Although seemingly unrelated, there is a very strong overlap of values between the immigration and marijuana movements.
Of course there would be some demographic concordance, but there is much more: the history of marijuana law, as well as much of 1930s immigration law that we still use today, was rooted in marketing campaigns that painted Mexican immigrants as violent drug users trying to steal jobs.
While the rhetoric has changed, it is the negative, skewed views on minorities, immigrants, economics and poverty that still drive much of both marijuana and immigration policy.
Immigration stands at the intersection of economic policies and social policies that strongly implicate race. It is one of the aspects of law which, at times, invokes a unique blend of ugly politics. For example, Gabby Pacheco, an undocumented immigrant organizer with United We Dream, recounted to me that the Ku Klux Klan protested against her as she traveled the country demonstrating for the DREAM Act. The Klan protesters echoed old accusations when they said they believed she would dilute the racial purity of the country and steal ‘American’ jobs.
Gabby’s is unfortunately only one anecdotal yet representative story in a long, ugly history of racial animus that has been a burden on new immigrant groups, whether they are the Latinos and Asians crossing the border today, or my own Irish ancestors who came through Ellis Island a hundred years ago.
Gabriel’s story may have nothing to do with marijuana on the surface, but some of the laws that continue to affect her life as an immigrant today were written based on the same campaigns that demonized marijuana use.
In the 1920s, marijuana first became linked to immigration issues, as Mexicans began to flee to the U.S. in the wake of the 1910 Mexican Revolution. Those who came had a much stronger marijuana culture than the Americans whom they met as they entered the country, and soon marijuana became associated with immigration.
When those campaigning against the ‘Marijuana Menace’ were giving official testimony on the issue, they offered statements like the following:
“I wish I could show you what a small marihuana cigarette can do to one of our degenerate Spanish-speaking residents. That’s why our problem is so great; the greatest percentage of our population is composed of Spanish-speaking persons, most of who are low mentally, because of social and racial conditions.”
This sentiment was offered by Harry Anslinger, the U.S. Commissioner of Narcotics from 1937-1962, whose views still influence today’s drug war.
The big push against the “Marijuana Menace” came at a time that was extremely difficult for everyone, but for immigrant workers especially: The Great Depression.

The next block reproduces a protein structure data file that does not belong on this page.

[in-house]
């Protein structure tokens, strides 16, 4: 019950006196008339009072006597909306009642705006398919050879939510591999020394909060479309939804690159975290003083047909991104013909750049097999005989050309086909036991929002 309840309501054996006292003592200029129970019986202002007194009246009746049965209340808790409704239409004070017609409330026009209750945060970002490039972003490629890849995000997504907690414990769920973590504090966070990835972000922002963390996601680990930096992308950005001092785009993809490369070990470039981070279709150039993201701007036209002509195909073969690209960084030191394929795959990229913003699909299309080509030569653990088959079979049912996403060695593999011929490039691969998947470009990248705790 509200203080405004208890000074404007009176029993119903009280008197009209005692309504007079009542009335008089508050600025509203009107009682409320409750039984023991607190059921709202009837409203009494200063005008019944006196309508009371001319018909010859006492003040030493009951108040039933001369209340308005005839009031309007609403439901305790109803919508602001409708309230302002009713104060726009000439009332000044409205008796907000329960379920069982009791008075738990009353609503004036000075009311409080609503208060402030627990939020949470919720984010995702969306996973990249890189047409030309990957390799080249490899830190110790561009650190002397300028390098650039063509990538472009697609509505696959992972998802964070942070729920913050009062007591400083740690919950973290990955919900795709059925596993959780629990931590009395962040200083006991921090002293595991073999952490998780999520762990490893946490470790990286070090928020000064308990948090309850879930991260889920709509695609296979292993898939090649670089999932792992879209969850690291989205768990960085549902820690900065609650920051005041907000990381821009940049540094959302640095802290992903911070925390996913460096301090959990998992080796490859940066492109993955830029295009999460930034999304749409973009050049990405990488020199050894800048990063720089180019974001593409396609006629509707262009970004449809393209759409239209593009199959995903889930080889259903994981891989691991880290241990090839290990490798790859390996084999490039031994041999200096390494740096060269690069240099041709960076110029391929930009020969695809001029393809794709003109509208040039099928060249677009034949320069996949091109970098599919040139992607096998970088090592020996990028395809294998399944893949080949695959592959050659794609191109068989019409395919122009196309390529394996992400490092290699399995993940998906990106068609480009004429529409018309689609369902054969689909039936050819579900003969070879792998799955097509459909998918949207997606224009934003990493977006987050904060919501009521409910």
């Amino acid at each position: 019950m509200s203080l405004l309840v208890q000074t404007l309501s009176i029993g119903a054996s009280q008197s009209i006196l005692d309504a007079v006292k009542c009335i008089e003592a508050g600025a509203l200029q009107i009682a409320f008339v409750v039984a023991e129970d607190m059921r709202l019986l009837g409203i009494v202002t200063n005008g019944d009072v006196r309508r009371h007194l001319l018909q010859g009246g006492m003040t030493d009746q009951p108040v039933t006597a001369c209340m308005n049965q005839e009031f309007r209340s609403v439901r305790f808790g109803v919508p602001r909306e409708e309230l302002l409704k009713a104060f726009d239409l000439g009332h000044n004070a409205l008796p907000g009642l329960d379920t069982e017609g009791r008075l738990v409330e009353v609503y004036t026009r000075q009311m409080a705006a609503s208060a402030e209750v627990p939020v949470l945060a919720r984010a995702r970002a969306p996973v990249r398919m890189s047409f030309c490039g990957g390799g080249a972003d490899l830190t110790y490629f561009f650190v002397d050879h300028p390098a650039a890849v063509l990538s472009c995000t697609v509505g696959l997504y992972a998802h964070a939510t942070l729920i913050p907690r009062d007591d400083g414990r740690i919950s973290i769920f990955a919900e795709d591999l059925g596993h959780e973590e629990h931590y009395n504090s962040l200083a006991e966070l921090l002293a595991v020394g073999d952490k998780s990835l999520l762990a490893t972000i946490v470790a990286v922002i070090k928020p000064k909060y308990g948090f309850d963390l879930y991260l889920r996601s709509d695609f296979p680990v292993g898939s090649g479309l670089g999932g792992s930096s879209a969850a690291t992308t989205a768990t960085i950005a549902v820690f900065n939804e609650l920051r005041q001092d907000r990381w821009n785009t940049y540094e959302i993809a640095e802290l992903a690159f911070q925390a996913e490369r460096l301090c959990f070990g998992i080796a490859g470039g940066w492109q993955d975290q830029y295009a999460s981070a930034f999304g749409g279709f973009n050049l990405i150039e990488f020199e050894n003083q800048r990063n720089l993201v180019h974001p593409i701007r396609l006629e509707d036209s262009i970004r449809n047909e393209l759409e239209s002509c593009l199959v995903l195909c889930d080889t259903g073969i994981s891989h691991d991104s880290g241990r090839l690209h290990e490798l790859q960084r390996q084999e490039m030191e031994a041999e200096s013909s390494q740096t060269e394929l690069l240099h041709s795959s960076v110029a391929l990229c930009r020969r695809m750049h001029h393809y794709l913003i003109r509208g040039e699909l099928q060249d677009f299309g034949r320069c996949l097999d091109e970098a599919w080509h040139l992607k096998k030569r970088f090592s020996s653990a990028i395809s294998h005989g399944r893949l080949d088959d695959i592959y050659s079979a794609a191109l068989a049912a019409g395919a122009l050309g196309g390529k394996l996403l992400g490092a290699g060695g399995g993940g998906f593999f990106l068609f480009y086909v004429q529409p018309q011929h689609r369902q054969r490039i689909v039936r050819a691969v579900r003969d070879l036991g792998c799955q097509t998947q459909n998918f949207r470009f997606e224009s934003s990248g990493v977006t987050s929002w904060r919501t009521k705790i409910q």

During the Depression, massive unemployment increased public resentment and fear of Mexican immigrants, escalating public and governmental concern about the ‘problem’ of marijuana that had become associated with them. This instigated a flurry of research linking the use of marijuana to violence, crime, and other socially deviant behaviors. Studies found these behaviors to be committed by “racially inferior,” “underclass” communities. Tactics like this can still be seen today, such as in the flawed and inflated Heritage Foundation’s findings in its report, “The Fiscal Cost of Unlawful Immigrants and Amnesty to the U.S. Taxpayer.” By 1931, 29 states had outlawed marijuana.
This history leads us to today’s immigration and drug laws, under which, until recently, an immigrant with a green card was automatically deported if caught sharing a joint.
In the case Moncrieffe v. Holder, the court considered the question of whether the “social sharing of a small amount of marijuana” would continue to constitute an “aggravated felony” under immigration law, and thus require mandatory deportation; before this case, anyone with a green card busted passing a joint was eligible for deportation.
Moncrieffe is a Jamaican immigrant who came to the United States thirty years ago at the age of three and still holds a valid green card today, but only after a long legal struggle. Moncrieffe was busted with a few joints and pled guilty to a possession with intent to distribute charge. Ordinarily, this would not become a Supreme Court case. However, this minor drug charge turned into grounds for his mandatory deportation, without so much as a word in front of a judge.
After the case began and made its way up the chain of appeals, in an unusually lopsided 7-2 decision (rare in our times), the Supreme Court decided against the mandatory deportation. They noted, however, that Moncrieffe could still be deported for said joints; all the Court did was to take out the “mandatory” provision, so his fate is still in the hands of the courts.
Moncrieffe is only one of many immigrants who could still be deported for something most people in this country do not believe should be criminalized. This also reminds us all that the “War on Drugs” has had a disproportionate impact on certain communities, and it is those who are most vulnerable, such as immigrants, who are the hardest hit.
As we progress through the next round of discussions on immigration reform, we will need to discuss further how marijuana law will continue to impact peoples’ immigration status. Considering that much of immigration law has a “character” requirement or background check, the way the laws are reshaped will doubtlessly drastically affect the lives of hundreds, if not thousands, of immigrants and mixed-status communities.